Finding the minimum information for land records
A land record will give the address or location of property that a person owned. To find land records, you must at least know the individual's name and the state or county where the person was living. If you do not have the minimum information to locate a land record, you can either:
Get help finding some of the minimum information by selecting one of the following items,
click the Back button at the top of this window to return to the list of other places where you can find places lived, or
read the paragraph below for additional tips.
Finding land records
Probate records may be helpful in your search for land records, because wills often list property that is being willed to heirs, and may even give a legal description of the land.
Even if you don't have the minimum information required to find the original records, you're not completely out of luck. Indexes to land records have been made for some states and counties. These indexes provide you with the information you need to access the original record. Check with libraries and genealogy societies in the area -- they may know if any indexes exist for the records that you need.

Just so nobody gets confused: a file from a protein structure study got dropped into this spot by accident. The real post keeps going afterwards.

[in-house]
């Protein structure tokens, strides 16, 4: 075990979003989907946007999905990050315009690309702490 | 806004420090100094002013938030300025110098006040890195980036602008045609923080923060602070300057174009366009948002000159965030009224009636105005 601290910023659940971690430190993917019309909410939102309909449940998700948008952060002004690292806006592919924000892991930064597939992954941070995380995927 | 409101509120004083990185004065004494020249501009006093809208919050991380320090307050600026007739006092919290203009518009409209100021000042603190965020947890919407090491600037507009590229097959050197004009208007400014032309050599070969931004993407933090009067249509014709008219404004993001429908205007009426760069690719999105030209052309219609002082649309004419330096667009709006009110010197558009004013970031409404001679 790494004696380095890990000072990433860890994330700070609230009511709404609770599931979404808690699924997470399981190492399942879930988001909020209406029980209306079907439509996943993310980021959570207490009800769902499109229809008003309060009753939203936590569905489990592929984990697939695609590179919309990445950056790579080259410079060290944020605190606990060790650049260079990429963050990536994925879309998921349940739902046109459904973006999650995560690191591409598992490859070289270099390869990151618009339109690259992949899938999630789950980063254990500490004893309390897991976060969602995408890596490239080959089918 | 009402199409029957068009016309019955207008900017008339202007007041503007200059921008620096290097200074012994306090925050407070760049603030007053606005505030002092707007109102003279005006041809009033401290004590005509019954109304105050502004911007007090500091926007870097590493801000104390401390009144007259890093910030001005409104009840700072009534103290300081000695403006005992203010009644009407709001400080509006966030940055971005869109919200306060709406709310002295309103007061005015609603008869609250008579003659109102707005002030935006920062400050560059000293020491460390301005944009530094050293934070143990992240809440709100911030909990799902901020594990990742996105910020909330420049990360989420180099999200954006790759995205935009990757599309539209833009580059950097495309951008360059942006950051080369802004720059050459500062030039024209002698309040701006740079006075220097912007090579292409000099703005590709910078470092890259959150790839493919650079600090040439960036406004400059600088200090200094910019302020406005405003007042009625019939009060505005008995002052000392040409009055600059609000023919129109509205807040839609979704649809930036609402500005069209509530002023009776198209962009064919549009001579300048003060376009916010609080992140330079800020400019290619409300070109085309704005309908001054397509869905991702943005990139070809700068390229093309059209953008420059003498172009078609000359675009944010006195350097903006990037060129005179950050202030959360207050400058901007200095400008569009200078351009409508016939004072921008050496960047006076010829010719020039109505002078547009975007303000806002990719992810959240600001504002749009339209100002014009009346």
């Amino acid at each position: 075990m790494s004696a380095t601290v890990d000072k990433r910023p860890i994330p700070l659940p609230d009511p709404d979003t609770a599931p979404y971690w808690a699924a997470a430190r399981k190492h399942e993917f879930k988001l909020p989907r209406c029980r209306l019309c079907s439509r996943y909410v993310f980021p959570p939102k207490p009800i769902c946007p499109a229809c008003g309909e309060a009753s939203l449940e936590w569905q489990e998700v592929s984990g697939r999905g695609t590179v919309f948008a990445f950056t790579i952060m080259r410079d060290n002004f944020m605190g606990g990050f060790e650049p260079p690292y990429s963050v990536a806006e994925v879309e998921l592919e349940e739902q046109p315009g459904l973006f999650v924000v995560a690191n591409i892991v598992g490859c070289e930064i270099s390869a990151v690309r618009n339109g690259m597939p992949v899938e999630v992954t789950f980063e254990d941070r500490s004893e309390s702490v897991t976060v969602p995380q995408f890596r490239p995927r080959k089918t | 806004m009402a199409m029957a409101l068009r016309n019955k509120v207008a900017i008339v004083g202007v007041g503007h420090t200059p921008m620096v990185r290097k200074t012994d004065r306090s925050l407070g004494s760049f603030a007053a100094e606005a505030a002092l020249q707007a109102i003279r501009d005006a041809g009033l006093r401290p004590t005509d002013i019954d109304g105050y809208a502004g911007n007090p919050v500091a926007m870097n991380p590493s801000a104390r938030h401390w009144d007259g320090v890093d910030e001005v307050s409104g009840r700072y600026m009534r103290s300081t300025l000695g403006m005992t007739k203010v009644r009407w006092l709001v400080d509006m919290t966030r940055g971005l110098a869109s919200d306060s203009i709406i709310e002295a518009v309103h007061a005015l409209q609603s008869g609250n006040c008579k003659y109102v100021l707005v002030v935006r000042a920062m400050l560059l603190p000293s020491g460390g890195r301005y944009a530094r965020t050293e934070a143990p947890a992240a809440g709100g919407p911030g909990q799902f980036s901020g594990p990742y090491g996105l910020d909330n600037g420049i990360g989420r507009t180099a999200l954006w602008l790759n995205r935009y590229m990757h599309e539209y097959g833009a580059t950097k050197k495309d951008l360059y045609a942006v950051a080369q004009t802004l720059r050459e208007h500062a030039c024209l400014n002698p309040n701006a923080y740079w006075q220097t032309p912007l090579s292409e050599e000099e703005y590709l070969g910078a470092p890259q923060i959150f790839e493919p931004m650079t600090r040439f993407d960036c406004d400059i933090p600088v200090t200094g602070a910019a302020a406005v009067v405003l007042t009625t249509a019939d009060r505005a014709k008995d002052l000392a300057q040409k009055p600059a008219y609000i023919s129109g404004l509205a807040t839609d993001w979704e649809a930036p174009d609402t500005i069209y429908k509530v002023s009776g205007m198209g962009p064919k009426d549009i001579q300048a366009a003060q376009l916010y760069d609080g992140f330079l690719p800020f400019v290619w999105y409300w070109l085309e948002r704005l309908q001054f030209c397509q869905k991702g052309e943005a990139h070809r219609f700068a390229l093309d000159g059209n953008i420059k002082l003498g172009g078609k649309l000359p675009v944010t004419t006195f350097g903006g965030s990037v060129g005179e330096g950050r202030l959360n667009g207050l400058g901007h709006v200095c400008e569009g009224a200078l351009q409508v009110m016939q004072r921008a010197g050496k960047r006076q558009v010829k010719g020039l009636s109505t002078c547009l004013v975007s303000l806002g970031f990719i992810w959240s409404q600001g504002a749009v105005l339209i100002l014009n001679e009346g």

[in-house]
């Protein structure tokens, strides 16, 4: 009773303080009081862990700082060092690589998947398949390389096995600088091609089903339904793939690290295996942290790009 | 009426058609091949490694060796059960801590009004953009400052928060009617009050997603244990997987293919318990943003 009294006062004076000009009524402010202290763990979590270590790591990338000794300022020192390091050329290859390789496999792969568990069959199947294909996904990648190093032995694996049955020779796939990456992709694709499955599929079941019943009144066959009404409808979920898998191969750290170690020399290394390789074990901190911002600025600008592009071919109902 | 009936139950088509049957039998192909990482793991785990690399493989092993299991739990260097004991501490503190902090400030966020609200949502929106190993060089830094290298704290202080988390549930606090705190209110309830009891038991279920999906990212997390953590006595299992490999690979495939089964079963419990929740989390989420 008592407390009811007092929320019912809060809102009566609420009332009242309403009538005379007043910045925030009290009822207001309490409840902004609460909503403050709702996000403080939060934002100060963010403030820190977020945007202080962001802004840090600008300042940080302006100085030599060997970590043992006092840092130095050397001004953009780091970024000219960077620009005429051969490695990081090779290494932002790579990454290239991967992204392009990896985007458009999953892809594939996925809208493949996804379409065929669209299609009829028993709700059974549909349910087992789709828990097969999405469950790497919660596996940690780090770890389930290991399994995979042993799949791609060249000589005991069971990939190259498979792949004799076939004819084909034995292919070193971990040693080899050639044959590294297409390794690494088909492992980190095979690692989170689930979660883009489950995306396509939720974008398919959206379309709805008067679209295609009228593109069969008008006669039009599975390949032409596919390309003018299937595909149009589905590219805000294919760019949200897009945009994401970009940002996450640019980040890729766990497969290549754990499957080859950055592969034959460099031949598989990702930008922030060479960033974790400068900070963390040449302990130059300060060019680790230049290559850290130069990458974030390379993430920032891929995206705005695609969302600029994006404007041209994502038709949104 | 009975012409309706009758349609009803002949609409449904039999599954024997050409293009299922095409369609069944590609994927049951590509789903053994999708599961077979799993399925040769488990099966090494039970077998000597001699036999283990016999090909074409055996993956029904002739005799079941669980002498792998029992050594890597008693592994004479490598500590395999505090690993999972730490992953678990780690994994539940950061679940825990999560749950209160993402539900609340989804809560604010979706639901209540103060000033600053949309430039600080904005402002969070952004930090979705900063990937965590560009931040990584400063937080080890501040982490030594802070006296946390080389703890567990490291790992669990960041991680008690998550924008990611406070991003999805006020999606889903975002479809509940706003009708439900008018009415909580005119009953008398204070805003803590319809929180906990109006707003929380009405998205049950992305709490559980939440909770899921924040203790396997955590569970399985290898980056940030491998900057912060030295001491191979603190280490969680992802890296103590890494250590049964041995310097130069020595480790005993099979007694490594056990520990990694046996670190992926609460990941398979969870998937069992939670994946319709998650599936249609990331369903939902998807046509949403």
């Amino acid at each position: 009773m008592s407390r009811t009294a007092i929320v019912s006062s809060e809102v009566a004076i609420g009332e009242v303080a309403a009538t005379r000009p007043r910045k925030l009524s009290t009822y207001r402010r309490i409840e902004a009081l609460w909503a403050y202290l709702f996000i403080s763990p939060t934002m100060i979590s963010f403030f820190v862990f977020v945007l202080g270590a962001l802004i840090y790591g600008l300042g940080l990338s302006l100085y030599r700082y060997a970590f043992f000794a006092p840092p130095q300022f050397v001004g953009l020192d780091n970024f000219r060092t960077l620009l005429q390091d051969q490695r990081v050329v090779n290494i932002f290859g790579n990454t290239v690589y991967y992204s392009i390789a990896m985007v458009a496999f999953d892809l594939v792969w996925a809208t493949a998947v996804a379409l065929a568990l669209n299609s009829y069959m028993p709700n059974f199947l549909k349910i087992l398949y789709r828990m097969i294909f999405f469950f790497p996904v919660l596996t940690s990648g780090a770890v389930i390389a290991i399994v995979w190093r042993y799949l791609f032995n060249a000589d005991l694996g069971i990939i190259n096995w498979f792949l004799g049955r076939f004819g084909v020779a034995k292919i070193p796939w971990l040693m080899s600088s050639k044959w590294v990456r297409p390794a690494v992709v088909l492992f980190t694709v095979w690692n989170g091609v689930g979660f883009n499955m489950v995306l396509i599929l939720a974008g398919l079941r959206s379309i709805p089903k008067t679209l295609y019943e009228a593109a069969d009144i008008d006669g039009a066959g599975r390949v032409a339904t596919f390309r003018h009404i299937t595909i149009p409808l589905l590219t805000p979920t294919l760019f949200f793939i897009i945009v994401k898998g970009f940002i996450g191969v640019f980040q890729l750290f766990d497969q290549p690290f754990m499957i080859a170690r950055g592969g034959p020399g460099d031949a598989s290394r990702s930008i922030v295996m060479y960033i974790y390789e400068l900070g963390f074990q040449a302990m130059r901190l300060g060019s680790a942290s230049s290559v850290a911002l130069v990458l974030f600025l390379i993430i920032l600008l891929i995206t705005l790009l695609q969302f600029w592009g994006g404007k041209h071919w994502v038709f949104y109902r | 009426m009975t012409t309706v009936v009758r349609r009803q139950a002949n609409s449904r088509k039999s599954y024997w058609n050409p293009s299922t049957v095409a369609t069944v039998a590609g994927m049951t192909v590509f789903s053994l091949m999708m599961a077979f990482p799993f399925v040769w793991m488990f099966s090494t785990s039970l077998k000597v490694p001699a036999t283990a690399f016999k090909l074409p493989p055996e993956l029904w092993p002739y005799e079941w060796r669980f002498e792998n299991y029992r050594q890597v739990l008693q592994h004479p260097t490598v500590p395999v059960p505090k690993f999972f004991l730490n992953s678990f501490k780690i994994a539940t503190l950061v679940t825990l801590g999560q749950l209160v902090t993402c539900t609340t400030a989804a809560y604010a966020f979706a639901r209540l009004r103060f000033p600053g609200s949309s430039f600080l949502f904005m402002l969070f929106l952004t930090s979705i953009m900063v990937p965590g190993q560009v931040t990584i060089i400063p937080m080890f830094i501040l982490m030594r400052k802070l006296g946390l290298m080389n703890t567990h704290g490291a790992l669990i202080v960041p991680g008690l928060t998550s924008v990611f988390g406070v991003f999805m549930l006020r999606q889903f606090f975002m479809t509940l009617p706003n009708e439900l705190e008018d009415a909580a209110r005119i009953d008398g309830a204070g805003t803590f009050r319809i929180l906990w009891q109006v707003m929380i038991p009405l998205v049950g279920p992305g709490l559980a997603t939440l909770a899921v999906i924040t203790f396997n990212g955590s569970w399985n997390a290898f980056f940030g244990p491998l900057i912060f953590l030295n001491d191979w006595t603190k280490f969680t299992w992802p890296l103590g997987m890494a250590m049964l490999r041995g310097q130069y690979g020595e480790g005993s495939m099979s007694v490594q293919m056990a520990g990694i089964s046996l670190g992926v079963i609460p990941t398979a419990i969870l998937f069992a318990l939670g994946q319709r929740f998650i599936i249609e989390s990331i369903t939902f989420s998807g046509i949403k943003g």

The FamilyFinder Index, a feature of Family Tree Maker software and also available for searching at FamilyTreeMaker.com, is an index of over 220 million names from census records, marriage records, Social Security death records, actual family trees, and more. This feature can help you by telling you if your ancestor's name is actually listed on one of the land record CDs Genealogy.com sells. Using the FamilyFinder Index couldn't be easier -- all you need to do is enter the names of your ancestors right into your own computer. If the FamilyFinder Index tells you that your ancestors are listed, then it's simple to locate your ancestor's record. For more information about FamilyFinder, or for information about purchasing CD-ROM indexes, see the topic All about FamilyFinder.
Finding places a family has lived
Make sure you have checked items at home such as old letters or day books. You may find addresses in them. For a complete list of places to check at home, see the topic Finding information at home. You may also want to check for family histories and local histories in genealogy libraries and public libraries where your ancestors lived. They may mention family addresses.
Return to the Main Menu of the Genealogy "How-To" Guide
|© 2011 Ancestry.com|